by Rory Buszka on October 4, 2007 in Mid-Tower
If you’re not into silent PCs, then the AcoustiCase 340 probably isn’t for you. If that comment piques your interest, read on and find out why this case is a good choice for those who have the goal of reducing the noise output of their PC. We put it to the test, both thermally and sonically.
The AcoustiProducts AcoustiCase 340 is essentially a generic mid-tower case with some specialized products for noise reduction pre-installed. The basic case itself is appears to be a custom Rosewill R6A34 case, without the side panel vents or CPU duct. Weâ€™ll be taking a look at both the features of the case itself and the AcoustiCase accessory kit.
The front panel of the AcoustiCase features a door that is held shut with small magnets and double-hinged to allow the door to open a full 180 degrees. (The AcoustiCase 360 model is available for those who have an aversion to doors.) The bezel also features a faux brushed aluminum finish, and the case is available with either a black or silver front bezel. A large power button is wreathed in a green glow when the machine is operating. Four 5.25″ bays and two 3.5″ bays are accessible to the outside.
The AcoustiCase 340â€™s only means of air ingress is through four vents in the front bezel â€“ two on each side and two on the bottom. This effectively attenuates drive noises by blocking direct exit paths â€“ the intake air must turn a 90-degree corner. The AcoustiCase features a 120mm front fan mount, which we recommend using if you use the included washable air filter. The front bezel is removed by squeezing two tabs, one on either side of the front bezel, and swinging the bezel upward.
The AcoustiCase features a latching side panel thatâ€™s easy to open â€“ simply depress the latches at the top and bottom of the side panel. One of the latches may be locked using the provided set of keys.
Inside the AcoustiCase, itâ€™s easy to see whatâ€™s special about this case â€“ thereâ€™s open-cell foam everywhere. Itâ€™s all custom-cut, and very nicely done. AcoustiProducts also offers this AcoustiPack foam in sheets that you can custom-cut to fit an existing case. Thereâ€™s layers of foam on the side, top, bottom, and rear panels, and even on the opposite side panel of the case. Two large and three small bricks of open cell foam (cut to fit 5.25″ and 3.5″ bays, respectively) provide additional noise absorption.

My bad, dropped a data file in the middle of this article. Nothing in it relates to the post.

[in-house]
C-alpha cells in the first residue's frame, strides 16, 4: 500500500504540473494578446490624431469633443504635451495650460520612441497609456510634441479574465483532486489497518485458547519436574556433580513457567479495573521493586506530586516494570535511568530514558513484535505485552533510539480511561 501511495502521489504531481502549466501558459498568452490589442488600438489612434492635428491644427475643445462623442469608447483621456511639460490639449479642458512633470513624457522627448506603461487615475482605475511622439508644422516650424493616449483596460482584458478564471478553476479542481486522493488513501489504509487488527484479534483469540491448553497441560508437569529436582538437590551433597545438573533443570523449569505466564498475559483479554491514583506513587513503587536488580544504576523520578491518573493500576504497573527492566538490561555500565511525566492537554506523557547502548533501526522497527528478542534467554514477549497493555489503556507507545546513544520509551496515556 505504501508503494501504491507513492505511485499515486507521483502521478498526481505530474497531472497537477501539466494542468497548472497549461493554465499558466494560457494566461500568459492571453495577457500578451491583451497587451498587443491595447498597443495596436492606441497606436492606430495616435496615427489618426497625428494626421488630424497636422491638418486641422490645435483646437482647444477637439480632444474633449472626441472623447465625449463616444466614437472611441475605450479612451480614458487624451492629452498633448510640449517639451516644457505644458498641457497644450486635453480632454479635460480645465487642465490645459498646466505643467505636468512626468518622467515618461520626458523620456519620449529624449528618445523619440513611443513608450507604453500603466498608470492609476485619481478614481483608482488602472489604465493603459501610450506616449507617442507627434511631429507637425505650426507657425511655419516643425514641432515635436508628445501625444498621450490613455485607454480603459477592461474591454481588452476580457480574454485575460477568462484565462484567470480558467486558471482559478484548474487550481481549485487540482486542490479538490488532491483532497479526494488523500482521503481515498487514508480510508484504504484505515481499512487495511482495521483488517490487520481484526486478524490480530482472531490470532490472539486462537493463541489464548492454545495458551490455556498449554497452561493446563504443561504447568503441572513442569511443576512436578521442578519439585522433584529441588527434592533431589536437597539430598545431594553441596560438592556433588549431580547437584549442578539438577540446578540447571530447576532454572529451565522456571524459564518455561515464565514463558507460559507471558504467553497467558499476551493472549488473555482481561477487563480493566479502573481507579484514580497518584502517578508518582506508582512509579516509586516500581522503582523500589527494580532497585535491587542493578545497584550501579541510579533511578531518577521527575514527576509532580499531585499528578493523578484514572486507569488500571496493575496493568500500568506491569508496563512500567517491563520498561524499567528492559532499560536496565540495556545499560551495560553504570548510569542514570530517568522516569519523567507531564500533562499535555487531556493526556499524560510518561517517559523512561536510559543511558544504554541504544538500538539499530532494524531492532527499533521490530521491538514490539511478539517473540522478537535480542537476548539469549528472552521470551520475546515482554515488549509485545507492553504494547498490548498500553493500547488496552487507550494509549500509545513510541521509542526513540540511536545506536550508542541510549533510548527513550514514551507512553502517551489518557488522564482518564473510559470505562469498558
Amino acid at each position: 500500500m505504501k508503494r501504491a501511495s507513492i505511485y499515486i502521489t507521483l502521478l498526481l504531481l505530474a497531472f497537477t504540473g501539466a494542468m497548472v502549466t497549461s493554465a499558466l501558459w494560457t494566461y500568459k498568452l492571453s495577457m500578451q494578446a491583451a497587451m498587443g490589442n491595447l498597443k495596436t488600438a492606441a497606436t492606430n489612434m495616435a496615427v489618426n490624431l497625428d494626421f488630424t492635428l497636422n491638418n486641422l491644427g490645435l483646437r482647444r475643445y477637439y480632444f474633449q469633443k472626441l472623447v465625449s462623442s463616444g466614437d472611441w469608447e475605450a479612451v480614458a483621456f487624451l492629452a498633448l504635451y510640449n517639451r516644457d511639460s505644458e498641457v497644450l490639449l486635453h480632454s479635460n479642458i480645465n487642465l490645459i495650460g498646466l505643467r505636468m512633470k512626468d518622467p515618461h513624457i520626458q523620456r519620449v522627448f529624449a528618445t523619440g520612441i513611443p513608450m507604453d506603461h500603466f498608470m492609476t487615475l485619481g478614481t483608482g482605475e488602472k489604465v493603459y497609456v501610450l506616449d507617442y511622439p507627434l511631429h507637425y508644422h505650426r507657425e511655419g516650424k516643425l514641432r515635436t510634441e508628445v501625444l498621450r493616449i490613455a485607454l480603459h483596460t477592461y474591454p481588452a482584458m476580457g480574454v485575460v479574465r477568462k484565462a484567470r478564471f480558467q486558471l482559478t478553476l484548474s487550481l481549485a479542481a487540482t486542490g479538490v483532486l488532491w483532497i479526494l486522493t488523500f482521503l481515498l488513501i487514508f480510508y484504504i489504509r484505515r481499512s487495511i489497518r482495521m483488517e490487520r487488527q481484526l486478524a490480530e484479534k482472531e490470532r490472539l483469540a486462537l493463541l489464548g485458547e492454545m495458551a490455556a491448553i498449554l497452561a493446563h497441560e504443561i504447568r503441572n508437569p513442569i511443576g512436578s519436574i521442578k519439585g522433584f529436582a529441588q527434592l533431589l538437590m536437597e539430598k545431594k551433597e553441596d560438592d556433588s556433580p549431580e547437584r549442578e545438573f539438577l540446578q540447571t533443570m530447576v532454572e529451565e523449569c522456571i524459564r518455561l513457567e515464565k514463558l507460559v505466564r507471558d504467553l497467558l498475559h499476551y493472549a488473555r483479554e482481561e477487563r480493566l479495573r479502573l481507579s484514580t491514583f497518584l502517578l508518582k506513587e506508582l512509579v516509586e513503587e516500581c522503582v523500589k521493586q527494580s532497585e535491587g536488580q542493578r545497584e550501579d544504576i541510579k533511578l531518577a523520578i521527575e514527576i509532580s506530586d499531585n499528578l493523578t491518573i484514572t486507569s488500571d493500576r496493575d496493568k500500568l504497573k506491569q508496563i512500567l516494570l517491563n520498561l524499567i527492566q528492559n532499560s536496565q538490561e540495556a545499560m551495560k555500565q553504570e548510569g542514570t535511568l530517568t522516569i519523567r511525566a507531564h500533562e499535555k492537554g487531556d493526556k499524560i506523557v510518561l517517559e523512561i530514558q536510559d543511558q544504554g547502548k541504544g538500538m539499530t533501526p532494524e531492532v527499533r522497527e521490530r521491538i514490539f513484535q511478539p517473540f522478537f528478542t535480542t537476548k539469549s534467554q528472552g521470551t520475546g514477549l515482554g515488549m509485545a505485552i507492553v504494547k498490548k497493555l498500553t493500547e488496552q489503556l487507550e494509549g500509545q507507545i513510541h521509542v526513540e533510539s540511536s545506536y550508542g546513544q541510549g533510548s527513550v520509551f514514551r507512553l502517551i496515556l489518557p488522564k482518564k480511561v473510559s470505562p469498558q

Unlike the acoustic damping material in the previously-reviewed Antec SOLO, this open-cell foam material doesnâ€™t reduce vibration by adding mass â€“ instead, itâ€™s intended to absorb the sound itself and convert it adiabatically to immeasurably small amounts of heat. If you stick your head inside the case, you can hear everything around you get significantly quieter.
The AcoustiCase 340 also provides a removable hard drive cage â€“ simply loosen the thumb screw and slide the cage out. Rubber grommets allow decoupled mounting of the hard drives, to decrease the transmission of seek noise through the chassis. Grommets can be superior to rail-type mounting systems when it comes to noise, because rail systems can allow the drive to rattle about as it seeks, while the grommets absorb the force.
The back of the AcoustiCase 340 doesnâ€™t contain anything particularly newsworthy â€“ it does offer a rear 120mm fan location, and a large mounting area for the PSU. The side panel of the AcoustiCase can also be secured using a pair of thumb screws. On the bottom, the AcoustiCase features tall silicone feet, which are affixed to the case with adhesive. This effectively decouples hard drive noise and fan vibration from the surface on which the case is placed.
Internally, the AcoustiCase 340 offers a solid set of features, although many of them have been standard fare in mid-tower cases for some time now. Next, weâ€™ll look at the process of building a test system in the AcoustiCase.